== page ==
A significant theme that was presented to us through the character Katniss Everdeen was identity and being forced to change yourself while being watched by millions of people of the public. Before the Games, Katniss was a hunter in the poor District 12, Katniss was always focused on keeping herself and her family alive, and wasn’t very concerned of the way that she was being portrayed by those around her. As the novel progressed, we saw that after Katniss was thrown into a completely new environment; on television in The Games, with millions of people scrutinising her every word, she was forced to play a whole new version of herself on camera. Katniss struggled when she was faced with this challenging and demanding world that she wasn’t expecting; and soon learned that manipulating her public image and portraying a different exterior than herself, was the only way to survive in these Games. Katniss was assigned many upon many beauty stylists, to change her appearance in order to portray the image that they wanted her to show to the viewers watching the Games, and she had to follow through with this new persona, having to play the boy crazy Katniss for the cameras so that she could sell herself to the viewers. All of this is all too new and overwhelming for Katniss, and she asks for advice from her stylist, Cinna. Cinna reminds her "remember, they already love you. Just be yourself." Sadly I can relate to this strong recurring theme of changing your identity to my own life, and can personally understand some of the struggles that Katniss may have felt as she was trying to stay alive in this challenging world. I feel sorry for Katniss, as she makes a desperate attempt to fit in and to be liked by the public. I have found myself in similar situations to Katniss’s, changing myself to get in with the ‘cool kids’ or to make myself ‘popular.’ The Hunger Games strongly proves that changing yourself to fit other people's standards won’t get you anywhere, and that you get further just by being yourself.

It is very clear that in The Hunger Games, wealth means power. In the novel, the main source of power is the government of the Capitol. The Games are the most obvious example and a perfect display of the Capitol’s dominance. The citizens of the entirety of Panem are nothing more than players in a game of life or death. It disgusts me how the Capitol uses their leadership for bad rather than good, by taking advantage of their power. All that the Capitol care about is money, and they favour the richer districts and pity the poorer. The Games are broadcasted live on television, proving the tributes are giving up their lives for no more than the entertainment of the Capitol. This shows that the Capitol thinks they are worth more and are superior, and that they are more important than the rest. We can tell the Capitol think highly of themselves, as they say “look how we take your children and sacrifice them and there’s nothing you can do. If you lift up one finger, we will destroy every last one of you. Just like we did in District 13.”  I feel bad for the children raised in Panem who will grow up believing the more money you have, the more powerful and relevant you are. Throughout the novel, I begin to recognise the small ways the districts resist the kind of power that the Capitol represents. An attempt to resist the power was when Katniss covered Rue’s, a tribute from District 4, dead body in flowers. As Katniss explains, “ I want to do something, right here, right now, to shame them, to make them accountable, to show the Capitol that whatever they do or force us to do that there is a part of every tribute they can’t own. That Rue was more than a piece in their Games. And so am I.”  Another attempt to resist the power was when District 12 gives Katniss their salute during the reaping. Although small, these symbolic gestures show that humans standing together represent power, despite how rich they might be. The relationship between the government and the public in The Hunger Games reminds me of the United States and Donald Trump, as many citizens of the USA don’t agree with the decisions that he makes for the country. Multiple protests have been made against Donald Trump, which proves that when people come together enforcing something they believe in they are powerful, and that money isn’t power. I can also relate this to myself and to being a teenager, as often we are judged based on how much money we have or don’t have, and even discriminated or categorised accordingly.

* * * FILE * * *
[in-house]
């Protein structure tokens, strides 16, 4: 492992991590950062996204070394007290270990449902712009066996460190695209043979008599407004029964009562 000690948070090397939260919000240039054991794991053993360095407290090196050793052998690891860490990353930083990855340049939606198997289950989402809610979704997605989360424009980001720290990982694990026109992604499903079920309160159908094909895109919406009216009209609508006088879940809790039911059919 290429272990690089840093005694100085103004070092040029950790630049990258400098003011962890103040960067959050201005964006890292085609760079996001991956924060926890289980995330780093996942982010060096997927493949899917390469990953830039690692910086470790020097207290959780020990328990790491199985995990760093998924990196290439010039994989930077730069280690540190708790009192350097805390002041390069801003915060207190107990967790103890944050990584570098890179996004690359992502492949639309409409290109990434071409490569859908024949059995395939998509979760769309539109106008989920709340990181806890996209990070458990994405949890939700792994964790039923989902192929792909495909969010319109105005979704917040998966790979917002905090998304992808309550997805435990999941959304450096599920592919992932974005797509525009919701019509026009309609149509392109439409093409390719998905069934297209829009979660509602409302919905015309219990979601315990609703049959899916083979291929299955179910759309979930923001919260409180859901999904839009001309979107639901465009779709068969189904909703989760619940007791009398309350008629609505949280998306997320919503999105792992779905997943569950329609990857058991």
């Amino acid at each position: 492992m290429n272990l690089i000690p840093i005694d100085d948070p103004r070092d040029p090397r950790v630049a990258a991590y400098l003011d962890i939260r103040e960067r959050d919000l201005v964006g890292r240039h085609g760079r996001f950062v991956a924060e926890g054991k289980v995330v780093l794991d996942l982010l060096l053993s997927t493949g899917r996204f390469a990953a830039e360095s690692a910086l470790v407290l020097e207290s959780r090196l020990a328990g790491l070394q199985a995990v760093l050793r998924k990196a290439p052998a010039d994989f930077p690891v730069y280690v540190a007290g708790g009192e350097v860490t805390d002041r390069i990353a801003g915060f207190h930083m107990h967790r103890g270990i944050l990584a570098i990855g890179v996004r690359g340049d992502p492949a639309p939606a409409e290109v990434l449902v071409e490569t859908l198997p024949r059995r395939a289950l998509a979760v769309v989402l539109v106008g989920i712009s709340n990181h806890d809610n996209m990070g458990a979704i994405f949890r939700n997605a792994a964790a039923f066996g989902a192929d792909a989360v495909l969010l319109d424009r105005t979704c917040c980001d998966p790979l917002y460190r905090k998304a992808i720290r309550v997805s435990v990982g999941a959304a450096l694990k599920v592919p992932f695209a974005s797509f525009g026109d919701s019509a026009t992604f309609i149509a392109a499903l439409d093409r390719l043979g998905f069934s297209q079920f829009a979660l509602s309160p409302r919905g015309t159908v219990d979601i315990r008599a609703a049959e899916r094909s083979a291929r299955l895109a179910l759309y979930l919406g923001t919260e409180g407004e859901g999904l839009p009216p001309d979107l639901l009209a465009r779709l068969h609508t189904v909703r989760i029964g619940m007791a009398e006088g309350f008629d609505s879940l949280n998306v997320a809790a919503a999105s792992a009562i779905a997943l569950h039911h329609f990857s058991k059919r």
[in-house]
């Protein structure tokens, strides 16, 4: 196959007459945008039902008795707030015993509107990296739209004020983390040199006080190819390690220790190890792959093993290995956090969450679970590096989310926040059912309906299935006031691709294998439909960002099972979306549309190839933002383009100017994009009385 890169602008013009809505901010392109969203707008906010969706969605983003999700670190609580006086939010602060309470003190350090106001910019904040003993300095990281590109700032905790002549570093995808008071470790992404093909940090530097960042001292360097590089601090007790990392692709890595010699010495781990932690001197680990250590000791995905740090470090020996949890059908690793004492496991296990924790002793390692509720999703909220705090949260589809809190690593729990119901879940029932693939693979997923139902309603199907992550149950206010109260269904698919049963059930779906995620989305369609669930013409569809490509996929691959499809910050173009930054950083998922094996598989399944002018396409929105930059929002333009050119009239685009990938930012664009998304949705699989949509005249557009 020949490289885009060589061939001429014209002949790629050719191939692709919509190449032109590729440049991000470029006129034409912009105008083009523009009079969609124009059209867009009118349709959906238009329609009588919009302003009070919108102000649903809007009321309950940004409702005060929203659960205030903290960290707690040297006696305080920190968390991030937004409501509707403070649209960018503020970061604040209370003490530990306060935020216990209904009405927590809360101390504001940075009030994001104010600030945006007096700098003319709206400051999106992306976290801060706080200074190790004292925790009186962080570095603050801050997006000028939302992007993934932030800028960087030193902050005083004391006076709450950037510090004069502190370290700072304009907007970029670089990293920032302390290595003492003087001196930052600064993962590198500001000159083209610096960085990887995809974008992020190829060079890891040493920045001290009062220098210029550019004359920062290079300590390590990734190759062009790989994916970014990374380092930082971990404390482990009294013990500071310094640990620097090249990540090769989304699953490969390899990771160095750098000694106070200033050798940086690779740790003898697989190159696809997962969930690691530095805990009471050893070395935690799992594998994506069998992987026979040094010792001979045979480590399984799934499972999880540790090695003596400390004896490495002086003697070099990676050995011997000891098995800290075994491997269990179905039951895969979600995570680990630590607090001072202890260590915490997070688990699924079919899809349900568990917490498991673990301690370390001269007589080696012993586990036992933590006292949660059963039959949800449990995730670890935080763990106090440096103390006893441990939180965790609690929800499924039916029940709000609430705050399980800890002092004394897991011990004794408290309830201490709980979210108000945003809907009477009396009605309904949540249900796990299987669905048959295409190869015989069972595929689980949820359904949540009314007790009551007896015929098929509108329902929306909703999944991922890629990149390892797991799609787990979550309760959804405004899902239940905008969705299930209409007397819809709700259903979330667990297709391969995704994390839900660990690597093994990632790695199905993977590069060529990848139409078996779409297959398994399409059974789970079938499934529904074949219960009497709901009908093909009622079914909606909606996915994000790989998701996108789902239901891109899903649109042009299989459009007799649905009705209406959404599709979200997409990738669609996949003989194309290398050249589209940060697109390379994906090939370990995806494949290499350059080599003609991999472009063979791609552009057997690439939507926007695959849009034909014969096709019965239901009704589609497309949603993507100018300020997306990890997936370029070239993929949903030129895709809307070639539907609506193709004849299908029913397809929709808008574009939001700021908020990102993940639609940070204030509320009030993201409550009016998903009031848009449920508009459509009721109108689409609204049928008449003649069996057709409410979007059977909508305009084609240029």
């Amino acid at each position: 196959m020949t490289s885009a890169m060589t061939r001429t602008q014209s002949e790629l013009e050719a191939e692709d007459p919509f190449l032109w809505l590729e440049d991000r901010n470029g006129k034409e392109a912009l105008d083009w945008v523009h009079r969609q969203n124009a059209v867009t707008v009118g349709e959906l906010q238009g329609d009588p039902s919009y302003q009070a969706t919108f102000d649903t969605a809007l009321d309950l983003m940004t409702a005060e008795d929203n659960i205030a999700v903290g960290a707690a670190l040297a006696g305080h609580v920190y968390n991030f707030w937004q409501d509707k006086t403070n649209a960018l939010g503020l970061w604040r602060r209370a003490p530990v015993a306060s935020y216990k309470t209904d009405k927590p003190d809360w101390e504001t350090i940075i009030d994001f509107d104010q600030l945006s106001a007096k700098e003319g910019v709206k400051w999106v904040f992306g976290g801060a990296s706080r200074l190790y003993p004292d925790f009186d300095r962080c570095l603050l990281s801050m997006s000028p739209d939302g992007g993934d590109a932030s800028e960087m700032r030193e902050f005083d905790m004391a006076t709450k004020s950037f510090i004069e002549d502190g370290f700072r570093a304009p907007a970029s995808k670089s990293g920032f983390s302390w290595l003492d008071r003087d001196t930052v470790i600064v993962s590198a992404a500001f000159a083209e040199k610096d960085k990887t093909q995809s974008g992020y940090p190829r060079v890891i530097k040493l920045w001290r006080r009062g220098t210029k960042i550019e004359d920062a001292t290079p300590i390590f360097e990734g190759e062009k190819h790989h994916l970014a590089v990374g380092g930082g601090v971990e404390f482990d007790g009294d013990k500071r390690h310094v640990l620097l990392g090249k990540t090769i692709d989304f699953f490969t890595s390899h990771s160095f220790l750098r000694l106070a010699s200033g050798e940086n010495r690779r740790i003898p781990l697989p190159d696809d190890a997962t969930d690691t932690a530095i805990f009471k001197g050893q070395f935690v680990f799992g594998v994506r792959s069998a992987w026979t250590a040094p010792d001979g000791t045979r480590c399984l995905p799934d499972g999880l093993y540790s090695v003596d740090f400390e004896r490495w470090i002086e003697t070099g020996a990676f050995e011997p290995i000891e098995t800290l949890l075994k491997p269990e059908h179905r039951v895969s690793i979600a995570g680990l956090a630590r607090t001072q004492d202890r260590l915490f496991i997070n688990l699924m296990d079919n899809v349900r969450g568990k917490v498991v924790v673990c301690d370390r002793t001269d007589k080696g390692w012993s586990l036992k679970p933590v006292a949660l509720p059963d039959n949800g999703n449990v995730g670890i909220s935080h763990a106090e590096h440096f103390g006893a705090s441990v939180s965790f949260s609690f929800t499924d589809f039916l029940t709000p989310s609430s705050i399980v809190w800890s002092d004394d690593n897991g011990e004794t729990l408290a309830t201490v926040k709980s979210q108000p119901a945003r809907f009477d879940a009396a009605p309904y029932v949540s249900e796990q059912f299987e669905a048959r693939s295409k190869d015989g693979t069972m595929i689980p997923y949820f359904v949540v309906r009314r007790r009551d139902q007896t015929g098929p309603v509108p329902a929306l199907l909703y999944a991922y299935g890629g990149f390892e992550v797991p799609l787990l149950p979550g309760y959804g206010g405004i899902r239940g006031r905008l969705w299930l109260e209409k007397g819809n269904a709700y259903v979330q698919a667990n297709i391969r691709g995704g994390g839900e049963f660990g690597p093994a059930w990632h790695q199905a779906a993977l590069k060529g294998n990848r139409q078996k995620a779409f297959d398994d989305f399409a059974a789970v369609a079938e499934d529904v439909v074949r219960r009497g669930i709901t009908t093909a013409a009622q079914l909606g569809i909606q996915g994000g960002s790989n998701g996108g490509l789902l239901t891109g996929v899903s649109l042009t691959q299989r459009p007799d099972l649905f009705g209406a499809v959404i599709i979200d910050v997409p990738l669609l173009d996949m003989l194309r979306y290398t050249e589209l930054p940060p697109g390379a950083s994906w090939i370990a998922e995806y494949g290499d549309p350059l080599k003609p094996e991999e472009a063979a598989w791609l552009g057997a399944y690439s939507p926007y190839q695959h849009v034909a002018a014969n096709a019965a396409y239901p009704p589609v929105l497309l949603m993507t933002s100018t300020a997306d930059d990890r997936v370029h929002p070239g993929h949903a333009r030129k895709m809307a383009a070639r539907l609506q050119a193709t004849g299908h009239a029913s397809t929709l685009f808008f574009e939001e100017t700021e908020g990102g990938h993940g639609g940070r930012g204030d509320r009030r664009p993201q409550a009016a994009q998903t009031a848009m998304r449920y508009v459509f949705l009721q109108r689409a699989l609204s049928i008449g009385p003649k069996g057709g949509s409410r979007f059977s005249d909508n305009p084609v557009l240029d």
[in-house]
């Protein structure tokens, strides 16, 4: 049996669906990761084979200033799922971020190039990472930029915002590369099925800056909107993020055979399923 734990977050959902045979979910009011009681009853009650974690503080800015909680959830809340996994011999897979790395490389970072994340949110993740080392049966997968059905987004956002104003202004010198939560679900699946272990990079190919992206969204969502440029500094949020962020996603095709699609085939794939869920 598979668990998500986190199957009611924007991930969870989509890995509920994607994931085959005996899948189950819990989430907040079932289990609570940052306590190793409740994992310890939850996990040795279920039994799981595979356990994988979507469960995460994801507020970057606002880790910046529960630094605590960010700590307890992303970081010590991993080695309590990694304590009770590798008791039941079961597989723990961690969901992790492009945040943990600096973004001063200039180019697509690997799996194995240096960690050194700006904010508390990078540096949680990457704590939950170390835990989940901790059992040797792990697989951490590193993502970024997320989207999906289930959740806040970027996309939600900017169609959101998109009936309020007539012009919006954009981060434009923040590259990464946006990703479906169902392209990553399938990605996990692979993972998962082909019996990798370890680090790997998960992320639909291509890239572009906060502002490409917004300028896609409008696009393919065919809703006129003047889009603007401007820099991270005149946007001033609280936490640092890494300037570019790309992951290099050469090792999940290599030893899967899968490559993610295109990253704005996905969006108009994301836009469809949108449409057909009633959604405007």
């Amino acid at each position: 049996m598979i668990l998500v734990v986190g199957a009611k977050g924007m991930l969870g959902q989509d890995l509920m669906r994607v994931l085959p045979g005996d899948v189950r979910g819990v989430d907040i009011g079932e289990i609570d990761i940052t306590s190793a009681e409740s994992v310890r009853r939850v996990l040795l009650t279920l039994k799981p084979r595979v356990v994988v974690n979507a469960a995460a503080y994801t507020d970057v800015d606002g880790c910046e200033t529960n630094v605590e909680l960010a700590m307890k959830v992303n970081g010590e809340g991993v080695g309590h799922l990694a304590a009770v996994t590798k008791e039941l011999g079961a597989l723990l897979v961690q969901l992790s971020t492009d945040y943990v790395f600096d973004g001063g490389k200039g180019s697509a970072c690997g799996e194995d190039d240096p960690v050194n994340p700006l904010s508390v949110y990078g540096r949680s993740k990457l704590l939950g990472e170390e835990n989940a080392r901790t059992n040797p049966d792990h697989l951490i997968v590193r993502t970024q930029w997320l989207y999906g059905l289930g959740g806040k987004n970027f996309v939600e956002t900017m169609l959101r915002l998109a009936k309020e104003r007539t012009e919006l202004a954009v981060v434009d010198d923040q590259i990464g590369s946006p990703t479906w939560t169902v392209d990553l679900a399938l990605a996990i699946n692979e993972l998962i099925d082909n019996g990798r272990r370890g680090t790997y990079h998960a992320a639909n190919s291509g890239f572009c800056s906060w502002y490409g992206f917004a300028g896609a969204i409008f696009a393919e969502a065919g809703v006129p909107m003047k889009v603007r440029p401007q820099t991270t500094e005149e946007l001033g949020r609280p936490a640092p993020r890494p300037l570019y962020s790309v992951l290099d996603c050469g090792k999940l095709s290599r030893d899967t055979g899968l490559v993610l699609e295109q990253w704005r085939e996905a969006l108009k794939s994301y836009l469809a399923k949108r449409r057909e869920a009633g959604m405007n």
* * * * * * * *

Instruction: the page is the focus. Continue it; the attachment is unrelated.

To conclude, The Hunger Games is an intriguing and powerful novel that is rich in themes and moral challenges, that Suzanne Collins has made not only very relatable to the audience but also relatable to society. Through Katniss Everdeen, the themes, and the plot the author has presented us with the striking message that being yourself will get you further than pretending to be somebody you’re not, and that we often fall guilty of judging people’s worth based on their wealth. The author has portrayed the eminent theme of identity and changing yourself to fit other people's standards, very prominently through the character Katniss as we follow the challenges she faces when she is thrown into the spotlight. These theme and morals helped me to learn and understand the true meanings of them, and their importance in my life.